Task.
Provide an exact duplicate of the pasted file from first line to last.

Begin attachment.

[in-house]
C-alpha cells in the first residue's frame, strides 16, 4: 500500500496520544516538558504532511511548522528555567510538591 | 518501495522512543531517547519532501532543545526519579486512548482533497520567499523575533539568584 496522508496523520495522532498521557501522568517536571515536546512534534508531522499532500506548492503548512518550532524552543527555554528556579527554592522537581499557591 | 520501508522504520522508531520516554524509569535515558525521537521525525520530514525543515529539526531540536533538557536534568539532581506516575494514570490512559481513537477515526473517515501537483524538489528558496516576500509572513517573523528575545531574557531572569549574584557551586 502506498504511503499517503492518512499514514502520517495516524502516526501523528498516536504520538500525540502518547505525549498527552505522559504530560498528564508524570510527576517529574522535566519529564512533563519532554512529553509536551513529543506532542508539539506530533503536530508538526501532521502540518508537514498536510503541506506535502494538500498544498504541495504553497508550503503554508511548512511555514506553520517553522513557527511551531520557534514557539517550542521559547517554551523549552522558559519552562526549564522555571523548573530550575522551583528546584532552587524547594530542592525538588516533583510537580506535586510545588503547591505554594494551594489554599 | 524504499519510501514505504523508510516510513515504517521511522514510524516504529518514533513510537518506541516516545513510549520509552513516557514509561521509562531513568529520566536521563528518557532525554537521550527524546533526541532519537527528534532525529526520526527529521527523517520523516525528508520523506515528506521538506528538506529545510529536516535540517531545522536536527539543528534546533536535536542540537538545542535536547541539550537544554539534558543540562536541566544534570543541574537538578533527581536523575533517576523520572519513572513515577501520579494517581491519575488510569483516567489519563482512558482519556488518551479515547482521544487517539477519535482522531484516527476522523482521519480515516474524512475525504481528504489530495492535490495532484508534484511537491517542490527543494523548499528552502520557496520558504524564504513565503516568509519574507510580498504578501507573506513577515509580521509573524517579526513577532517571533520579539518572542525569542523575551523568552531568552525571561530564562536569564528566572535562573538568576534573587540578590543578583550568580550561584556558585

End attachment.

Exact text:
[in-house]
C-alpha cells in the first residue's frame, strides 16, 4: 500500500496520544516538558504532511511548522528555567510538591 | 518501495522512543531517547519532501532543545526519579486512548482533497520567499523575533539568584 496522508496523520495522532498521557501522568517536571515536546512534534508531522499532500506548492503548512518550532524552543527555554528556579527554592522537581499557591 | 520501508522504520522508531520516554524509569535515558525521537521525525520530514525543515529539526531540536533538557536534568539532581506516575494514570490512559481513537477515526473517515501537483524538489528558496516576500509572513517573523528575545531574557531572569549574584557551586 502506498504511503499517503492518512499514514502520517495516524502516526501523528498516536504520538500525540502518547505525549498527552505522559504530560498528564508524570510527576517529574522535566519529564512533563519532554512529553509536551513529543506532542508539539506530533503536530508538526501532521502540518508537514498536510503541506506535502494538500498544498504541495504553497508550503503554508511548512511555514506553520517553522513557527511551531520557534514557539517550542521559547517554551523549552522558559519552562526549564522555571523548573530550575522551583528546584532552587524547594530542592525538588516533583510537580506535586510545588503547591505554594494551594489554599 | 524504499519510501514505504523508510516510513515504517521511522514510524516504529518514533513510537518506541516516545513510549520509552513516557514509561521509562531513568529520566536521563528518557532525554537521550527524546533526541532519537527528534532525529526520526527529521527523517520523516525528508520523506515528506521538506528538506529545510529536516535540517531545522536536527539543528534546533536535536542540537538545542535536547541539550537544554539534558543540562536541566544534570543541574537538578533527581536523575533517576523520572519513572513515577501520579494517581491519575488510569483516567489519563482512558482519556488518551479515547482521544487517539477519535482522531484516527476522523482521519480515516474524512475525504481528504489530495492535490495532484508534484511537491517542490527543494523548499528552502520557496520558504524564504513565503516568509519574507510580498504578501507573506513577515509580521509573524517579526513577532517571533520579539518572542525569542523575551523568552531568552525571561530564562536569564528566572535562573538568576534573587540578590543578583550568580550561584556558585